TALK ABOUT CHUTZPAH!

The same union representing today’s baseball players that only nine years ago stuck out a tin cup and went panhandling for monies from the United States government when its funding level was only 48 percent now refuses to help 640 non-vested retired men without Major League Baseball (MLB) pensions.

Talk about chutzpah. Talk about unmitigated gall. Let’s talk about the Major League Baseball Players’ Association (MLBPA).

The retirees, such as David Clyde, Carmen Fanzone, George “The Stork” Theodore, Bob “The Macaroni Pony” Coluccio, Gene Hiser, Jim Ollom, Gary Neibauer and Tom Bruno, are in this position as a result of a rules change that occurred during the 1980 Memorial Day Weekend. At the time, a player needed four years of service credit to be eligible for both health coverage and a pension. A strike was averted after the MLBPA accepted the following offer— moving forward, all a player would need to be eligible to buy into the league’s umbrella health insurance plan was one game day of service on an active MLB roster. Further, all a player would need to be eligible for a monthly pension was 43 game days on an active MLB roster.

Unfortunately, MLBPA never requested that this change be made retroactive for the men who had more than 43 game days but less than four years of service. So in April 2011, MLB and MLBPA agreed to partially remedy this injustice. For each 43 game days of service a pre-1980 player was credited with, he’d receive $625, up to a maximum of $10,000. And that is before taxes are taken out.

Meanwhile, a vested retiree can receive a maximum pension of $220,000. And his payment can be passed on to his widow or loved ones or designated beneficiaries. And be permitted to buy into the league’s umbrella health insurance plan.

The MLBPA has been loath to divvy up anymore of the collective pie. Though one retired player recently told me that the players’ pension and welfare fund is currently valued at more than $3.5 billion, MLBPA Executive Director Tony Clark has never commented about these non-vested retirees, many of whom are filing for bankruptcy at advanced ages, having banks foreclose on their homes and are so sickly and poor that they cannot afford adequate health care coverage.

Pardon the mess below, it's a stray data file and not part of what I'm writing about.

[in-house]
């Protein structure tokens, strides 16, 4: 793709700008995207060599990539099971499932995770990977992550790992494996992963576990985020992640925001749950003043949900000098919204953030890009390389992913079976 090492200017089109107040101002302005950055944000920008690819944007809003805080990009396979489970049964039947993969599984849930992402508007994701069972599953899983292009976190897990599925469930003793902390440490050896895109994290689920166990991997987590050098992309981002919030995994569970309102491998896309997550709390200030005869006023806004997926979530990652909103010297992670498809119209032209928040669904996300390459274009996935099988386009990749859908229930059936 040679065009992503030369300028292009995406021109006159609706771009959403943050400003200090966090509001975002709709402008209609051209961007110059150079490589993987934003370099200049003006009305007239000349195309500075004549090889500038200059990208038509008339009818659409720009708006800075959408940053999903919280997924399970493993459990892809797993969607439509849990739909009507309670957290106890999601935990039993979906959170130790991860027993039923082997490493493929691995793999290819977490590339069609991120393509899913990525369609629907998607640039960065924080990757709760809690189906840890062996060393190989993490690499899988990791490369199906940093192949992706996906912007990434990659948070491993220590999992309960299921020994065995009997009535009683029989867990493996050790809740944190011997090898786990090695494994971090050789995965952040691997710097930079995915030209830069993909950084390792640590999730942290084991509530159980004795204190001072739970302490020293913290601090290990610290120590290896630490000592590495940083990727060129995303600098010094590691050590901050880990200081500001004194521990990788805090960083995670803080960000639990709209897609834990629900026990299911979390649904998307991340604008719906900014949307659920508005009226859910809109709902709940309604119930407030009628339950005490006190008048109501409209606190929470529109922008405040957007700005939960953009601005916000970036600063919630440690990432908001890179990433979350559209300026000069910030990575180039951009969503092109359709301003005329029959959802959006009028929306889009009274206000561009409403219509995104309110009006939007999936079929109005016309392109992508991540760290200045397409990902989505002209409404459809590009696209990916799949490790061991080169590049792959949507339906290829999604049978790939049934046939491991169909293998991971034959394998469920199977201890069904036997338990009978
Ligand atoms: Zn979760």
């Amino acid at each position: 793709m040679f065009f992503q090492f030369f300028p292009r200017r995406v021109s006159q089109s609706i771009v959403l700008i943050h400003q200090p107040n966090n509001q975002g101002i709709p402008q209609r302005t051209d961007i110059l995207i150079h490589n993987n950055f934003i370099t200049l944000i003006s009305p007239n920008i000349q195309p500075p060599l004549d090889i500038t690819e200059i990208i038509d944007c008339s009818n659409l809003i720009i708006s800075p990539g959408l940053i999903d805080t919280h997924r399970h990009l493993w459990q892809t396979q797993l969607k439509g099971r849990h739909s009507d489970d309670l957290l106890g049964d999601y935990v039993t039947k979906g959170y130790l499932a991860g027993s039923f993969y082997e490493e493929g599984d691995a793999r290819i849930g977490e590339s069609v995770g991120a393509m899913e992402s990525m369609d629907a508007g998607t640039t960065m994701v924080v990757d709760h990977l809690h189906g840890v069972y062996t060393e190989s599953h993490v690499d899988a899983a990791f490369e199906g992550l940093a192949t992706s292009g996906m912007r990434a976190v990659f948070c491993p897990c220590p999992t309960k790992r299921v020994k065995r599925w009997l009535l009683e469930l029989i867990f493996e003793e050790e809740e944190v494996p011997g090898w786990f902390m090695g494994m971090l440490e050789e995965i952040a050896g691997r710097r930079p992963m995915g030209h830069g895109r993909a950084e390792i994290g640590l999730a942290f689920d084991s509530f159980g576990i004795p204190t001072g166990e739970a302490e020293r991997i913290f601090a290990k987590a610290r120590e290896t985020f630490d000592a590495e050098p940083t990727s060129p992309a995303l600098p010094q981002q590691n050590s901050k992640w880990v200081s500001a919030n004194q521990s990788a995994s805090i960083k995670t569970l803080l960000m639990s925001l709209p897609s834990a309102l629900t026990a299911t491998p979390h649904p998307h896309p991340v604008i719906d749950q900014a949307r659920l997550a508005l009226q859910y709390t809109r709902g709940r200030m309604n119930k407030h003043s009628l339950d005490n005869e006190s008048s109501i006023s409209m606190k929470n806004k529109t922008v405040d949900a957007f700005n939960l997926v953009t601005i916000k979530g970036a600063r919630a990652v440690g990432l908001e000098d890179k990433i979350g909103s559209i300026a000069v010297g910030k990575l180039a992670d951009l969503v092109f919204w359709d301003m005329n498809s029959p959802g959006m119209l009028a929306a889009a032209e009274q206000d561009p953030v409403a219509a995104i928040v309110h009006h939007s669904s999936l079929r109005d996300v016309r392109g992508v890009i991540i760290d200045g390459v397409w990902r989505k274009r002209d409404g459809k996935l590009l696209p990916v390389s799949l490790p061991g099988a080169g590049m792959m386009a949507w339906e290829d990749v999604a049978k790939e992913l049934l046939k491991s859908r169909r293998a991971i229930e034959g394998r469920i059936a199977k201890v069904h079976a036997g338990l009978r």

Clark’s refusal to go to bat for these non-vested men and their families is especially troubling since the union would have profited from 2010 legislation that was tantamount to a taxpayer subsidized $165 billion bailout of organized labor, including the MLBPA and the Teamsters.

In and of itself, Pennsylvania United States Senator Bob Casey’s “Create Jobs & Save Benefits Act” was a well-intentioned measure. The problem was Senator Casey’s bill would have shifted the unfunded liabilities of the players union pension fund — widely regarded as being among the best funded plans in the nation — to the federal Pension Benefit Guaranty Corporation.

Which means ordinary folks like you and me would have been responsible for bailing out ballplayers like Manny Machado and Bryce Harper, each of whom are expected to score big contracts any day. And even if you’re not a free agent superstar, the average ballplayer makes $4.47 million; even the minimum salary goes up to $555,000 this season.

Fortunately, Casey’s measure, as well as a companion bill in the House of Representative, never made it to their respective chambers for a floor vote.

I have no problem with unions. They advocate on behalf of the working men and women and their families in this country who pay taxes.

I have no problem with the MLBPA rank and file either. My problem is when a union leader like Clark doesn’t seem to want to help anyone but himself – he receives a MLB pension AND an annual salary of more than $2.1 million, including benefits, for being the head of the union.

Unions are supposed to help hard working women and men in this country get a fair shake in life. It’s about time Mr. Clark remembers that.

Douglas J. Gladstone is the author of “A Bitter Cup of Coffee: How MLB & the Players’ Association Threw 874 Retirees a Curve.” An updated version of the book is scheduled to be released this month.

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